By focusing attention on the actual life-process of the social individuals who were engaged in capitalistically alienating industrial production, it became possible to perceive, in Marx's words, "the necessity, and at the same time the condition, of a transformation both of industry and the social structure."4 That is to say, it became possible to see both the necessity of a profound transformation itself and the objective nature of the conditions that had to be changed. And the latter corresponded to the structurally determined characteristics of social life, highlighting at the same time the deepening severity of the crisis itself. For it was the innermost structural determination of these objective conditions themselves that called for the tangible and far-reaching practical leverage indicated by Marx. Due to the inherent characteristics of the encountered problems, the required leverage for successfully overcoming the historical crisis could not be other than the radical transformation of industry and the social structure.
This is why, in Marx's view, a change in the political circumstances alone could not match the magnitude of the historic task. What was really needed was nothing less than a qualitative structural change capable of embracing the fundamental modality of societal reproduction in its entirety. Naturally, that kind of change had to include the political domain, with all of its general legislative as well as more limited local regulatory institutions. But it could not be confined to the political field. For, in their traditional way, even the greatest political upheavals of the past tended to change only the ruling personnel of society while leaving the exploitative structural framework of material and cultural reproduction in its hierarchical class articulation standing.
Thus, according to the Marxian conception, the "social and political structure" had to be transformed in its integrality, and such transformation had to be accomplished by the social individuals referred to in our last quotation from The German Ideology. As Marx also made it very clear in another work written in the same period of revolutionary upheavals, the historic task had to be accomplished by the social individuals by restructuring "from top to bottom the conditions of their industrial and political existence, and consequently their whole manner of being."5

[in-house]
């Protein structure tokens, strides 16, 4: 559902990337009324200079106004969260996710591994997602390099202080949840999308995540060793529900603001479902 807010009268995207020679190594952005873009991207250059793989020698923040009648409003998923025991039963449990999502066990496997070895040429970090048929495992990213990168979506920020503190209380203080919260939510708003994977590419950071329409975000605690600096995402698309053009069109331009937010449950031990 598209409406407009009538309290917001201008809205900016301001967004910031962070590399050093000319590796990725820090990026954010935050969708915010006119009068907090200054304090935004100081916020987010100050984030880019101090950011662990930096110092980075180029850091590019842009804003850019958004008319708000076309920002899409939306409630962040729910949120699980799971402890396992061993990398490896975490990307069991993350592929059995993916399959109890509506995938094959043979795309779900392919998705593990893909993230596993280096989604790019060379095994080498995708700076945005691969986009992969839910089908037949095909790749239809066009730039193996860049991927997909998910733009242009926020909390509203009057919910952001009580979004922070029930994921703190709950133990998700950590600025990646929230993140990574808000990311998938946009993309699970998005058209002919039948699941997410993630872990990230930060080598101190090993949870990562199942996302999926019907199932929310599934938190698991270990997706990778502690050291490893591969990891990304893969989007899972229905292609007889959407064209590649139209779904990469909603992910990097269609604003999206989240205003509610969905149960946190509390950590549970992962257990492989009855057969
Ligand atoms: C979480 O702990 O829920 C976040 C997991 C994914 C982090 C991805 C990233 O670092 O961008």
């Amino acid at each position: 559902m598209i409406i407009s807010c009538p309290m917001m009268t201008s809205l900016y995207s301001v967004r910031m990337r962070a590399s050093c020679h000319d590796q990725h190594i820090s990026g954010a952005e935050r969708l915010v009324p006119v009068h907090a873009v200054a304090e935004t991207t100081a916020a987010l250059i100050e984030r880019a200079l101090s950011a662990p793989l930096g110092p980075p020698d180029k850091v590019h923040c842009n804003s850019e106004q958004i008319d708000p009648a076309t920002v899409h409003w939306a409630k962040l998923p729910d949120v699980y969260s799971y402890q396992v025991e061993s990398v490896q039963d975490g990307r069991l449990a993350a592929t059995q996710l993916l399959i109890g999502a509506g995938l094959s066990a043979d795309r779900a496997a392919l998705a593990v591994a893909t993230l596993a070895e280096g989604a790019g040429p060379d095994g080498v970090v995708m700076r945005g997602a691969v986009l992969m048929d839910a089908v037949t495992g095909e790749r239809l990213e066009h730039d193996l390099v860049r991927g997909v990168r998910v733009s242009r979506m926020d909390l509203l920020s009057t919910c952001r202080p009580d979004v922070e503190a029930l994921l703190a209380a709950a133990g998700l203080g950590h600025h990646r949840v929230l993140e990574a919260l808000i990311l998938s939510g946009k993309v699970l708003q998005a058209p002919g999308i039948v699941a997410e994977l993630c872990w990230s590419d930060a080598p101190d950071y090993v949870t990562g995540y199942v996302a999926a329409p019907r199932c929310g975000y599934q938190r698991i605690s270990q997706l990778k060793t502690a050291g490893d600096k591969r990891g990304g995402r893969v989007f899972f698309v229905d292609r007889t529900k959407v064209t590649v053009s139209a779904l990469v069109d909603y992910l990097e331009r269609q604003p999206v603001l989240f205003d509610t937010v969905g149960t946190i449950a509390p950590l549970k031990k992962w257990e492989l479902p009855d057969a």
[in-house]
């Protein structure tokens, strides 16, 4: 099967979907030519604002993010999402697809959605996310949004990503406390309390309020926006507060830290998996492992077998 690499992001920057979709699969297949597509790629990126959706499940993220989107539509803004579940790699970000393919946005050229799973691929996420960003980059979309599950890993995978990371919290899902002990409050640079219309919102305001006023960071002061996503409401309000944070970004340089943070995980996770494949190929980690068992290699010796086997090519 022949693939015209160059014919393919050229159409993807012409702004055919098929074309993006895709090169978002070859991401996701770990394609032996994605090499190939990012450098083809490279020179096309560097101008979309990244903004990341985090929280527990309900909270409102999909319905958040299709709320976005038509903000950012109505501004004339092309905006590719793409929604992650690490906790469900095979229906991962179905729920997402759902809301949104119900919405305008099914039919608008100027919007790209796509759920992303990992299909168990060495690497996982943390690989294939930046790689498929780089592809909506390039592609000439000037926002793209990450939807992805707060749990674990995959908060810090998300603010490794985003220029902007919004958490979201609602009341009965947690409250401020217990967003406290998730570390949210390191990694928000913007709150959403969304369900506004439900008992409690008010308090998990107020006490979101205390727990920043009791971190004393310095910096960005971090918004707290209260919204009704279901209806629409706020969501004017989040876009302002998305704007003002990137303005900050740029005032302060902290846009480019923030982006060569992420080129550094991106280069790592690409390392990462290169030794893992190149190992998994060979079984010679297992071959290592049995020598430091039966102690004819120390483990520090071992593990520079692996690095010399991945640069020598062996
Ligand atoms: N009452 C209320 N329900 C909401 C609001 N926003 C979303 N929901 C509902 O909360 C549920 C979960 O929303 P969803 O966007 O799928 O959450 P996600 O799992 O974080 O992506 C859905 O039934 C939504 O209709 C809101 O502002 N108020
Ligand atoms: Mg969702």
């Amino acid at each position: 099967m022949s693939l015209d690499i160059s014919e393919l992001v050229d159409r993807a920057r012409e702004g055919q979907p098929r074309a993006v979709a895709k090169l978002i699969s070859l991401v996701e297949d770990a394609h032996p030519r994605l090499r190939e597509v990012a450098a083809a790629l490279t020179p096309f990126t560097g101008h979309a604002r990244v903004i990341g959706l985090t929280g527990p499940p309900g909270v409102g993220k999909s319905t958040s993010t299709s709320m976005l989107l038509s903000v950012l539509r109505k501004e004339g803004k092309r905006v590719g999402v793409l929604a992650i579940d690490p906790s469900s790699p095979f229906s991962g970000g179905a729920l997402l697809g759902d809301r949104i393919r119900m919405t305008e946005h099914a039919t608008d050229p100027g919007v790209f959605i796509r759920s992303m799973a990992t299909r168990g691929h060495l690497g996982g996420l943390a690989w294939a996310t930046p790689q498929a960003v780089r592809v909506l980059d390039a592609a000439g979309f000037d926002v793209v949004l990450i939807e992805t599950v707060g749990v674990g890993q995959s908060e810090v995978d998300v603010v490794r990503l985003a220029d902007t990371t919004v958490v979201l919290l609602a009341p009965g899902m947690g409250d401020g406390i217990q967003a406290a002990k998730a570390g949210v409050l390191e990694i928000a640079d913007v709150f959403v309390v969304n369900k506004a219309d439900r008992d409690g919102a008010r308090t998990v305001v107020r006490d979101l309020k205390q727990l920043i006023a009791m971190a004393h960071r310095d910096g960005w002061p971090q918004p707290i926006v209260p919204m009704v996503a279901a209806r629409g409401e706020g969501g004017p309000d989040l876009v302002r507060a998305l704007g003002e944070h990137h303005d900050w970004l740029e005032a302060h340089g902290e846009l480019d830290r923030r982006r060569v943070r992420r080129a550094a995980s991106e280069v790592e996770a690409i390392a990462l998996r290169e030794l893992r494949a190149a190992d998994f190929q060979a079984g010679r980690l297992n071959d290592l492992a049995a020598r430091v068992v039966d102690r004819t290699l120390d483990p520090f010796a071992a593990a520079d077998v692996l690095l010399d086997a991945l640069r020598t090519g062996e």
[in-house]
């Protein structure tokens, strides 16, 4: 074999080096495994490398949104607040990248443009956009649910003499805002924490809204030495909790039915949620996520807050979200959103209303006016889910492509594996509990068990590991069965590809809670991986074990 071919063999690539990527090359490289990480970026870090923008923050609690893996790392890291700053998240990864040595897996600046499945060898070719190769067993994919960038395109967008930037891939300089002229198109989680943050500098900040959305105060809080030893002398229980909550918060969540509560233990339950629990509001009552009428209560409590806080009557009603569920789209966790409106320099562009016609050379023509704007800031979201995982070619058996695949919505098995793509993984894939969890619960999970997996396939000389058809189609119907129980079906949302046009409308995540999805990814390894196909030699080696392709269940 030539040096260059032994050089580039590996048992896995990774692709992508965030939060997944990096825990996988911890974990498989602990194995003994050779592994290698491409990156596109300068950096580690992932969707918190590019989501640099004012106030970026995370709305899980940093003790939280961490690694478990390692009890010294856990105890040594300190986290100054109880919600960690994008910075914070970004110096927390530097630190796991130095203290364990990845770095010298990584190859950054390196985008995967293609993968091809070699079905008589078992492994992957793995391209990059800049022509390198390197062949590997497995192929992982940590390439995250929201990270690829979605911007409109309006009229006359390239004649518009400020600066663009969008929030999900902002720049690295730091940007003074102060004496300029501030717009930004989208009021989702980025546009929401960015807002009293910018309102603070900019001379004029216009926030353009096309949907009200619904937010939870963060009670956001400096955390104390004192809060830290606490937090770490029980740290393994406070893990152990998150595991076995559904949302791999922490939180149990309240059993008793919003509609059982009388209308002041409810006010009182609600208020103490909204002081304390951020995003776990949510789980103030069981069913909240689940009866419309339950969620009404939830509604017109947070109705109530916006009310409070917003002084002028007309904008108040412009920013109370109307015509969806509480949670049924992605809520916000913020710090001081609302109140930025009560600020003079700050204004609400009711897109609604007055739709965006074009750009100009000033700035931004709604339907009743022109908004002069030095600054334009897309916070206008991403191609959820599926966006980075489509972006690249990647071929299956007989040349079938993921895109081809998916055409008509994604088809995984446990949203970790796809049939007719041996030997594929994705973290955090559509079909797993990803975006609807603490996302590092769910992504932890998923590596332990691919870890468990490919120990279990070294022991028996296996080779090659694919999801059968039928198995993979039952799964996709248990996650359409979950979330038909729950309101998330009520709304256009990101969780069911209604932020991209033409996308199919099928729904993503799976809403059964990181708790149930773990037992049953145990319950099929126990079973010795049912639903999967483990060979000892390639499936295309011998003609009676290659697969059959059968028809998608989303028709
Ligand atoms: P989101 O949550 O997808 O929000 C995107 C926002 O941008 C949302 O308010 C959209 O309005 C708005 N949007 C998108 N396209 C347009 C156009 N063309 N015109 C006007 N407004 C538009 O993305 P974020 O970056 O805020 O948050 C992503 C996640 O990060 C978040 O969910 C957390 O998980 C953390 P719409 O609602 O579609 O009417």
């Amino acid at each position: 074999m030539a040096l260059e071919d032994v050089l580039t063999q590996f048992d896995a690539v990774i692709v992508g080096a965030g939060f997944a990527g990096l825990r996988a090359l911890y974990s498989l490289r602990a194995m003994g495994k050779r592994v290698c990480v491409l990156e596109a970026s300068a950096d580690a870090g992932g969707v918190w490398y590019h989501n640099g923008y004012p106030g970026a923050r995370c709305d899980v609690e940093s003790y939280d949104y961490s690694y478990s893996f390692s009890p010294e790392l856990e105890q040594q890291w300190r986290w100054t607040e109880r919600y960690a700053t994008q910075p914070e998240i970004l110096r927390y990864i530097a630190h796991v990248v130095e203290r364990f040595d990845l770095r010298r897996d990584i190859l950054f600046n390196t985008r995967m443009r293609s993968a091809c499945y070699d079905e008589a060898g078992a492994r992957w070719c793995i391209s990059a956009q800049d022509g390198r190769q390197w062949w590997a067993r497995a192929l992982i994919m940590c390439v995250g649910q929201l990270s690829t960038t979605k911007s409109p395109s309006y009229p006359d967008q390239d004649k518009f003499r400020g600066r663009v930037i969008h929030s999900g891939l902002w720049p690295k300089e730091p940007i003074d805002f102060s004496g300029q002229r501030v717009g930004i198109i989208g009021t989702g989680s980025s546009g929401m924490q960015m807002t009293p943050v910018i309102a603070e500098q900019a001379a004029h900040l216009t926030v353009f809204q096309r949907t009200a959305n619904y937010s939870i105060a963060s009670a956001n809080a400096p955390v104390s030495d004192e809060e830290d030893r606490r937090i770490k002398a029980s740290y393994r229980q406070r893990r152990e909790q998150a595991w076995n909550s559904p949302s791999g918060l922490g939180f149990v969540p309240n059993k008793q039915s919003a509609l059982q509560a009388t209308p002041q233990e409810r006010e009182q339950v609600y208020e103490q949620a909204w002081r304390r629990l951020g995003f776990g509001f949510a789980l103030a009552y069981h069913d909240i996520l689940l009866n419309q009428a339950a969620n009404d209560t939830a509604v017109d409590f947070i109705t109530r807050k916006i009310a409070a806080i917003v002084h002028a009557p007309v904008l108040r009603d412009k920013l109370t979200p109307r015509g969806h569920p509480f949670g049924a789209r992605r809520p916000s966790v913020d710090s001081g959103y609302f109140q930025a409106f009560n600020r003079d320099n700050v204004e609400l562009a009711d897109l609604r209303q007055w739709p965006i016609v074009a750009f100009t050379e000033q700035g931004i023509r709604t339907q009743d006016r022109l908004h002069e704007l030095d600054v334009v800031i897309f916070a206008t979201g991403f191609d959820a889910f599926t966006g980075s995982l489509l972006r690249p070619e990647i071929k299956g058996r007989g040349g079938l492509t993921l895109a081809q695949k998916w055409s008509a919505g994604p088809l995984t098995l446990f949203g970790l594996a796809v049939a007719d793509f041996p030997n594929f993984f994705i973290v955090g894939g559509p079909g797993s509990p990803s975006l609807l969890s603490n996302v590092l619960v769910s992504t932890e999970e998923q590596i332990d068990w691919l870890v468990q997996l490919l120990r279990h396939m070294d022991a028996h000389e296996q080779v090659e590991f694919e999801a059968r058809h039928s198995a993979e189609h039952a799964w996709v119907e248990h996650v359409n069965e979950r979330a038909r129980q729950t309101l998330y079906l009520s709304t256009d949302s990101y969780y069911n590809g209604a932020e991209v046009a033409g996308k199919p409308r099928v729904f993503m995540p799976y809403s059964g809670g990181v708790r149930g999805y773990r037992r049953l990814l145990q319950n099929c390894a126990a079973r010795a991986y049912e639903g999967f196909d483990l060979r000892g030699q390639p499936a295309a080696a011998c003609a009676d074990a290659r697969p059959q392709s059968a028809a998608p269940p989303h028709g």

The question of social structure cannot be put in its correct perspective without a multifaceted dialectical assessment of the complex factors and determinations involved. For the plain truth of the matter is that, in any particular type of humanity's reproductive order, the social structure is unthinkable without its properly articulated historical dimension; and vice versa, there can be no real understanding of the historical movement itself without grasping at the same time the corresponding material structural determinations in their specificity.
In this sense, history and structure in the human context are always deeply intertwined. In other words, there can be no structure of relevance abstracted from history, in its dynamic course of unfolding, in any conceivable social formation, nor history as such without the associated structures that bear the essential defining characteristics of the determinate social formation in question.
Ignoring, for whatever reason, the substantive dialectical interrelatedness of structure and history carries with it harmful consequences for theory. For an undialectical approach can only result either in a philosophically irrelevant anecdotal depiction of historical events and personalities, by presenting some chronological sequence of "before and after" as its assumed self-justification for "story-telling," or in a mechanical cult of "structuralism."